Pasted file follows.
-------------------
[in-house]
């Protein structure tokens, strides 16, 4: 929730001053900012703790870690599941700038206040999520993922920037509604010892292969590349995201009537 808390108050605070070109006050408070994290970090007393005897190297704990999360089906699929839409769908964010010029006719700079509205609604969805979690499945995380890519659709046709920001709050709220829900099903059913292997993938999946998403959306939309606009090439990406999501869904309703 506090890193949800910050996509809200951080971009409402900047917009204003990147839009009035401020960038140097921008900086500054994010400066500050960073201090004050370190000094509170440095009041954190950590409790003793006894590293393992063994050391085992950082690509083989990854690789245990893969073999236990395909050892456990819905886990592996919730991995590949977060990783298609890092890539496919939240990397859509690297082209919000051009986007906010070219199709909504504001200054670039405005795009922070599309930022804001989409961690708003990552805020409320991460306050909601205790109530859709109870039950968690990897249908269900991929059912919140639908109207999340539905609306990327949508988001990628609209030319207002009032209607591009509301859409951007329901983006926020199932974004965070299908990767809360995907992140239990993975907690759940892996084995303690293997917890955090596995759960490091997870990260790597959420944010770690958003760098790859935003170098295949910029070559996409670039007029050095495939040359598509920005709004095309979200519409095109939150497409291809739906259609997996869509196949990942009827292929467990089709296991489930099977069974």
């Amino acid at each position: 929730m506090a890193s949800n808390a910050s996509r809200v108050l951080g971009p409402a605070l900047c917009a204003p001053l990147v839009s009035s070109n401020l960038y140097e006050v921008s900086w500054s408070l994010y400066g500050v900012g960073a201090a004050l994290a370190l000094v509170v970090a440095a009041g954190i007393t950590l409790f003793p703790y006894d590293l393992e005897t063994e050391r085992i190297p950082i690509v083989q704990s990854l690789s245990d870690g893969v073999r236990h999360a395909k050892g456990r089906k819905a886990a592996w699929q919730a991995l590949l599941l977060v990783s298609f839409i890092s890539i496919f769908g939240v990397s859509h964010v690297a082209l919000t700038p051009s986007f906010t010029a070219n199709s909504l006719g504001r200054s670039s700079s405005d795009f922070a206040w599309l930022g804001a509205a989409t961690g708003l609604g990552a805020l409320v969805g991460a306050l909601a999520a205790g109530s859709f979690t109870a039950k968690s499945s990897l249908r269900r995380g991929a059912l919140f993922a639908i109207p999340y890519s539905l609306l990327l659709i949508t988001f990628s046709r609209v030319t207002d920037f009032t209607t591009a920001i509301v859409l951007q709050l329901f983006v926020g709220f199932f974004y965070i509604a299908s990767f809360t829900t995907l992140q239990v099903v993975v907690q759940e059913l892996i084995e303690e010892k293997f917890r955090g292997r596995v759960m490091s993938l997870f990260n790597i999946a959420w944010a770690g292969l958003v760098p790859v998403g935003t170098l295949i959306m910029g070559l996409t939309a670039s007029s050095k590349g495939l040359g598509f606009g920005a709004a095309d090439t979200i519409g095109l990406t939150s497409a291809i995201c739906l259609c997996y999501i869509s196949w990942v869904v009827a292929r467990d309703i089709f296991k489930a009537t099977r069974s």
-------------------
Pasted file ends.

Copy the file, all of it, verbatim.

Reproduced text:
[in-house]
């Protein structure tokens, strides 16, 4: 929730001053900012703790870690599941700038206040999520993922920037509604010892292969590349995201009537 808390108050605070070109006050408070994290970090007393005897190297704990999360089906699929839409769908964010010029006719700079509205609604969805979690499945995380890519659709046709920001709050709220829900099903059913292997993938999946998403959306939309606009090439990406999501869904309703 506090890193949800910050996509809200951080971009409402900047917009204003990147839009009035401020960038140097921008900086500054994010400066500050960073201090004050370190000094509170440095009041954190950590409790003793006894590293393992063994050391085992950082690509083989990854690789245990893969073999236990395909050892456990819905886990592996919730991995590949977060990783298609890092890539496919939240990397859509690297082209919000051009986007906010070219199709909504504001200054670039405005795009922070599309930022804001989409961690708003990552805020409320991460306050909601205790109530859709109870039950968690990897249908269900991929059912919140639908109207999340539905609306990327949508988001990628609209030319207002009032209607591009509301859409951007329901983006926020199932974004965070299908990767809360995907992140239990993975907690759940892996084995303690293997917890955090596995759960490091997870990260790597959420944010770690958003760098790859935003170098295949910029070559996409670039007029050095495939040359598509920005709004095309979200519409095109939150497409291809739906259609997996869509196949990942009827292929467990089709296991489930099977069974």
């Amino acid at each position: 929730m506090a890193s949800n808390a910050s996509r809200v108050l951080g971009p409402a605070l900047c917009a204003p001053l990147v839009s009035s070109n401020l960038y140097e006050v921008s900086w500054s408070l994010y400066g500050v900012g960073a201090a004050l994290a370190l000094v509170v970090a440095a009041g954190i007393t950590l409790f003793p703790y006894d590293l393992e005897t063994e050391r085992i190297p950082i690509v083989q704990s990854l690789s245990d870690g893969v073999r236990h999360a395909k050892g456990r089906k819905a886990a592996w699929q919730a991995l590949l599941l977060v990783s298609f839409i890092s890539i496919f769908g939240v990397s859509h964010v690297a082209l919000t700038p051009s986007f906010t010029a070219n199709s909504l006719g504001r200054s670039s700079s405005d795009f922070a206040w599309l930022g804001a509205a989409t961690g708003l609604g990552a805020l409320v969805g991460a306050l909601a999520a205790g109530s859709f979690t109870a039950k968690s499945s990897l249908r269900r995380g991929a059912l919140f993922a639908i109207p999340y890519s539905l609306l990327l659709i949508t988001f990628s046709r609209v030319t207002d920037f009032t209607t591009a920001i509301v859409l951007q709050l329901f983006v926020g709220f199932f974004y965070i509604a299908s990767f809360t829900t995907l992140q239990v099903v993975v907690q759940e059913l892996i084995e303690e010892k293997f917890r955090g292997r596995v759960m490091s993938l997870f990260n790597i999946a959420w944010a770690g292969l958003v760098p790859v998403g935003t170098l295949i959306m910029g070559l996409t939309a670039s007029s050095k590349g495939l040359g598509f606009g920005a709004a095309d090439t979200i519409g095109l990406t939150s497409a291809i995201c739906l259609c997996y999501i869509s196949w990942v869904v009827a292929r467990d309703i089709f296991k489930a009537t099977r069974s």